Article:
Join Michelle Dennedy for an in-depth discussion in this video What you should know, part of Understanding and Prioritizing Data Privacy.
(gentle music) - I am the worst culprit of using and overusing jargons and acronyms, and I detest it when it happens to me, Every time I've started a new tech company, they all come up with a three-letter acronym for a meeting, and it drives me nuts. So throughout the course, you're going to hear jargon, it just is what it is. There are things like personally identifiable information, that people know as PII. Some people use PI to cover that same acronym, some people call it personal information. You'll hear data subject again and again, the individual described by data. You'll hear user as a euphemism for someone who is either being watched, observed, has access to, or some other interaction with the system. So I think it's really critical to understand that this is a field, like any other, where terms are starting to come together into industry jargon. Knowing this jargon will A, give you credibility with people leading in privacy and security. B, it'll make your visit to your lawyer cheaper, because you'll understand what you're asking and what they're telling you, and it also will help to unify the discussion between IT security, IT operations, legal, privacy, marketing, HR, gluing together all of these disparate specialties that all have their own jargon with a common set of terms in data protection. It's the maturing process of the entire industry, and it's very valuable as a shorthand to just get things done and said more efficiently over time.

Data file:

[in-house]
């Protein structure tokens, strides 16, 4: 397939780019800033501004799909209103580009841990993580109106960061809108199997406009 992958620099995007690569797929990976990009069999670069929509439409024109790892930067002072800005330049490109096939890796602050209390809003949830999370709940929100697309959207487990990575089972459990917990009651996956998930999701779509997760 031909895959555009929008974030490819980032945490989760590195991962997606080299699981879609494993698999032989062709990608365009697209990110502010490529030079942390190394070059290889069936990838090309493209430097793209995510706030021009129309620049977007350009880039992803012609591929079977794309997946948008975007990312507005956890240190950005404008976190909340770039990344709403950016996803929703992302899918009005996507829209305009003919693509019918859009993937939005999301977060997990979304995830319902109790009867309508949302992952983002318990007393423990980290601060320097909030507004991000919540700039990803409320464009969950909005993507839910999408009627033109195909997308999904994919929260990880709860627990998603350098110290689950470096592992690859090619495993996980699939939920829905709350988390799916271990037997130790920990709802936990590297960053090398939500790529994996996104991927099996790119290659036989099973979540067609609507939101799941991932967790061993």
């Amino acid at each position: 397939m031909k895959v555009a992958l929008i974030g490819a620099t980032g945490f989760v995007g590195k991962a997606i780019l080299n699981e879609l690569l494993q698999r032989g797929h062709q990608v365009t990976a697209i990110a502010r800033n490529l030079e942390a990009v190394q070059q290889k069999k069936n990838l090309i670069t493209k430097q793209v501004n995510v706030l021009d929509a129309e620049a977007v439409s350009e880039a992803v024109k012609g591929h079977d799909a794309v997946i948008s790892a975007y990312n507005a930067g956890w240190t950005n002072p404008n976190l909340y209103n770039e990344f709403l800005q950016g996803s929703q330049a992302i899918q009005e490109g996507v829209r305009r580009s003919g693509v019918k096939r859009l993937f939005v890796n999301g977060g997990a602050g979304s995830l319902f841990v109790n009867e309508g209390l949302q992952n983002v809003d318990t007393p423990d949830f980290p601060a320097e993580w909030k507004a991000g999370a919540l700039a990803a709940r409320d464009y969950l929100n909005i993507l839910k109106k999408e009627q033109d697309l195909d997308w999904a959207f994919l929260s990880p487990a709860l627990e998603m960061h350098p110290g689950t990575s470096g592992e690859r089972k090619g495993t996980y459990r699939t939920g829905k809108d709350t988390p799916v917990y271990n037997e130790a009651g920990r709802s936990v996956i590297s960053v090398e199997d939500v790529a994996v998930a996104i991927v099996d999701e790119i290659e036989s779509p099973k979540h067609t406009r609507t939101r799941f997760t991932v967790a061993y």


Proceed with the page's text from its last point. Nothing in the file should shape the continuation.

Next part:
- Relate the concept of data as intellectual property.
- Examine the ways in which moral, legal, and ethical concerns apply to data privacy.
- Explain how context applies to personal private information.
- Recognize the motivations of individuals accessing data they are not authorized to access.
- Define the implications of moral crumple zones.